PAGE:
Conclusions: In order to maintain high quality primary care, it is important that all PCPs have board certification. In addition, PCP training systems should emphasize preventive medicine, health promotion, health economy, and cost-effectiveness issues. Efforts should be make to render PCPs a central role in the healthcare system by gradually implementing the elements of the gatekeeper model through incentives rather than regulations.
 

October 2001
Sigal Ringel, MD, Ernesto Kahan, MD, MPH, Revital Greenberg, Shlomo Arieli, MD, Amihood Blay and Matitiahu Berkovitch, MD

Background: Many women stop smoking before or during pregnancy, or while breast-feeding (nursing).

Objectives: To assess the relation between breast-feeding and smoking habits.

Methods: A survey was conducted among 920 women attending family health clinics (group 1) and a maternity department (group 2) on their breast-feeding and smoking habits.

Results: A total of 156 women (16.95%) smoked during pregnancy. A significant correlation was found between breast-feeding and not smoking after delivery (P=0.009 in group 1, P=0.03 in group 2). A higher tendency to nurse was found among women with an uneventful pregnancy, who vaginally delivered a singleton at term weighing 2,500-4000 g, and who received guidance on breast-feeding.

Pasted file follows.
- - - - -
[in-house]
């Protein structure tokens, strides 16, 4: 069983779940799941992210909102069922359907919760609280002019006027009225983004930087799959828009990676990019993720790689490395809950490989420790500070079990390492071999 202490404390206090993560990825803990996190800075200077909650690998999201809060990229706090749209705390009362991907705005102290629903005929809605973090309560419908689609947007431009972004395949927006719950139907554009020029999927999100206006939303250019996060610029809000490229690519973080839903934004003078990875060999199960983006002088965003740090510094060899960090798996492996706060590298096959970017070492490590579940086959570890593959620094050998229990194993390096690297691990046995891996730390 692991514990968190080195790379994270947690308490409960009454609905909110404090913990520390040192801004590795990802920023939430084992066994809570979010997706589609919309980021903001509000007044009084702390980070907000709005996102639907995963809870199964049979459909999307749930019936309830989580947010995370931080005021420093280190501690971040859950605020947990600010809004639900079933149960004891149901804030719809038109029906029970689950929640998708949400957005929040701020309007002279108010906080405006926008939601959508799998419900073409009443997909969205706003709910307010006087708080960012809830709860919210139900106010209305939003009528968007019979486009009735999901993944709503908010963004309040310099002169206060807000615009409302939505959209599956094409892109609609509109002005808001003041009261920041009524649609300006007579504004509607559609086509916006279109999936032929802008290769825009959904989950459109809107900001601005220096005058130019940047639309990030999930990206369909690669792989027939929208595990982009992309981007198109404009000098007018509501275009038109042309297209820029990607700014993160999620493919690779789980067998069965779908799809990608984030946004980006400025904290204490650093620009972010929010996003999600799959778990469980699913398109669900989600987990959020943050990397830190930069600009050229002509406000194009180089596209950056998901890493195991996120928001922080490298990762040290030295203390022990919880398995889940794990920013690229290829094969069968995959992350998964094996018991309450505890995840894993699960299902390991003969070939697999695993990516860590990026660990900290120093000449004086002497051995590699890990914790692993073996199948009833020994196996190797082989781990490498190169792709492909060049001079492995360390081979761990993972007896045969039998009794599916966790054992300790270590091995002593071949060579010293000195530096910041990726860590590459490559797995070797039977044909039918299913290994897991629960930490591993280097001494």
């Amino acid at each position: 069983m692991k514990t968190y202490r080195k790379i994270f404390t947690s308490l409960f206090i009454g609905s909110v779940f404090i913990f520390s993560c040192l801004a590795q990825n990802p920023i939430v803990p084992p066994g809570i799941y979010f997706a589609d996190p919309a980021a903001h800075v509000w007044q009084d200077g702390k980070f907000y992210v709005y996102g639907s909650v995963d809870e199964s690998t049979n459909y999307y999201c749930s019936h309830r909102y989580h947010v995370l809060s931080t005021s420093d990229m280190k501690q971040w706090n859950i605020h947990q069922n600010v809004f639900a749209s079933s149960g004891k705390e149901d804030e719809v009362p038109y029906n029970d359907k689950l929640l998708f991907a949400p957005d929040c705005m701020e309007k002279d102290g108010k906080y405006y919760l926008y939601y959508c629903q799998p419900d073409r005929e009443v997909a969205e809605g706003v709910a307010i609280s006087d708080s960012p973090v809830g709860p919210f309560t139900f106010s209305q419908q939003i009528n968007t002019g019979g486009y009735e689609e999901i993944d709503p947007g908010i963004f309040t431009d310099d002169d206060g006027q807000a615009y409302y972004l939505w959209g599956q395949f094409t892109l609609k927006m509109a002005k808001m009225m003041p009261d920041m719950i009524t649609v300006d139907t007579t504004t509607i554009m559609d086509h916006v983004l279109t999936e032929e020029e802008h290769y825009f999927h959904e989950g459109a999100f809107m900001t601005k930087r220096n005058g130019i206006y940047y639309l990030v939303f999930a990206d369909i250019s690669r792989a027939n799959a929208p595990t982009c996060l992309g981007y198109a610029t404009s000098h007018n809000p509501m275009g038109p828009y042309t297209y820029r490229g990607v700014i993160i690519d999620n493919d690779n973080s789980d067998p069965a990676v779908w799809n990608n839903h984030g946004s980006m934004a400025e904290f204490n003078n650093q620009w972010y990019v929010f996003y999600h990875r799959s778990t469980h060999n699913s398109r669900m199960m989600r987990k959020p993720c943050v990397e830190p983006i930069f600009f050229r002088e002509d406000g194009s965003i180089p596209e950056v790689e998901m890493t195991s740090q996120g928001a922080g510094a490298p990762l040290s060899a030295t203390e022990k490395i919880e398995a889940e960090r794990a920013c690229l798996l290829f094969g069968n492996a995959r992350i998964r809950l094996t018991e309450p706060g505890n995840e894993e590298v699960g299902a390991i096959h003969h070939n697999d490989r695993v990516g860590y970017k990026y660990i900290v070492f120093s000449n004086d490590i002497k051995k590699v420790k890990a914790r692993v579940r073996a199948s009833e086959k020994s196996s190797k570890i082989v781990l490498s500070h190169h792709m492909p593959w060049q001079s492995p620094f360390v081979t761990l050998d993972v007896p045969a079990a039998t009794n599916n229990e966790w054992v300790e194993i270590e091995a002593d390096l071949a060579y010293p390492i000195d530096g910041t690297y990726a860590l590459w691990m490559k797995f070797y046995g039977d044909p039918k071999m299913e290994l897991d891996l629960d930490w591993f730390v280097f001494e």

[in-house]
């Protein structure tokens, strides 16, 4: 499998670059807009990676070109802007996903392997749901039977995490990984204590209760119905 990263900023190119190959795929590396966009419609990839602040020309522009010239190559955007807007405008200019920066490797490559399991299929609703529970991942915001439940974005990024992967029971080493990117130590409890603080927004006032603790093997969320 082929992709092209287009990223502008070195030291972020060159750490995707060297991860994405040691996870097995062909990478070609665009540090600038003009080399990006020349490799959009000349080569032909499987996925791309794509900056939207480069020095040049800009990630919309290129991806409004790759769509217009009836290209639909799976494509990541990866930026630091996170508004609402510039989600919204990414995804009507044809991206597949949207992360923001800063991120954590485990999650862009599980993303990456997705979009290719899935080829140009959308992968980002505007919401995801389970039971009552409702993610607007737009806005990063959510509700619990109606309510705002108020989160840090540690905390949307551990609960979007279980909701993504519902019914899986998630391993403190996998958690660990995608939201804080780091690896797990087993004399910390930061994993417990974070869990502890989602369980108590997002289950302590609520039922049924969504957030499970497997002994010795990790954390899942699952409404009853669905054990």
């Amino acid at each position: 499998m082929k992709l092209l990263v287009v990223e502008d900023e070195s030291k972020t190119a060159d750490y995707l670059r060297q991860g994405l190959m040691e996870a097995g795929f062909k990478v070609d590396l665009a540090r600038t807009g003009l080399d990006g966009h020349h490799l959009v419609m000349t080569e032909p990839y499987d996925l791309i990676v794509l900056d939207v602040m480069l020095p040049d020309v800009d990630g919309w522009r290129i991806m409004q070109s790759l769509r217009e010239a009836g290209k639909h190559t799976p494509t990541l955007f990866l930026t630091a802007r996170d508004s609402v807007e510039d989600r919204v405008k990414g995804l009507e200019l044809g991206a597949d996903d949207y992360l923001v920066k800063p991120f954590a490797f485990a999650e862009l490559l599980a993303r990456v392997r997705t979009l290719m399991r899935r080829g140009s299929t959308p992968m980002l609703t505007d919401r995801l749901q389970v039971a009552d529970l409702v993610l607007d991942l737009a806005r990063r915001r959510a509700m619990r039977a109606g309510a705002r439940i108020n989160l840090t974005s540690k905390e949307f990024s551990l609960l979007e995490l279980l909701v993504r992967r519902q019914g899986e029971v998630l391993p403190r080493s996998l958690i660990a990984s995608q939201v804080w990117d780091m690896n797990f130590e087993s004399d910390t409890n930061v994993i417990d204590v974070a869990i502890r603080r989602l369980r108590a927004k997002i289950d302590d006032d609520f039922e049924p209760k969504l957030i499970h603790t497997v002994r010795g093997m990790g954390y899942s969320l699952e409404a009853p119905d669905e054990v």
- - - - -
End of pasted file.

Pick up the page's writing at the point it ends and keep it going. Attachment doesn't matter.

Conclusion: Professional guidance in favor of breast­feeding is crucial to increase the rate of nursing. Encouraging breast-feeding will probably decrease the rate of cigarette smoking.
 

August 2001
Liat Lubish, MD, Shragit Greenberg, MD, Michael Friger and Pesach Shvartzman, MD

Background: Breast cancer is one of the most prevalent malignancies in women, yet one of the most treatable. Early detection is essential to obtain the desired remission and longevity. Numerous studies have shown that periodic screen­ing for breast cancer can reduce mortality by 20-30%.

Objective: To assess the rates, compliance, character­istics as well as barriers in women regarding mammography screening.

Methods: The study group comprised a random sample of 702 women aged 50 or older from 5914 eligible women in two teaching clinics in southern Israel. Phone interviews using structured questionnaires were conducted.

Results: The mean age of the study population was 61 years. The vast majority of the women were not born in Israel. Sixty-three percent of the women had undergone a mammo­graphy screening, 48% in the past 2 years. Monthly self-breast examinations were performed by 12% of the women in the last 2 years. Significant factors associated with undergoing mammography were: more than 7 years since immigration, married, a higher education level, adequate knowledge about breast cancer and mammography, presence of past or current cancer, and cancer in relatives. The main reasons for not being screened was no referral (54%) and a lack of knowledge about breast cancer and mammography (19%) - conditions easily remedied by physician counseling.

Conclusion: The study suggests that promotional efforts should be concentrated on new immigrants and on less educated and unmarried women.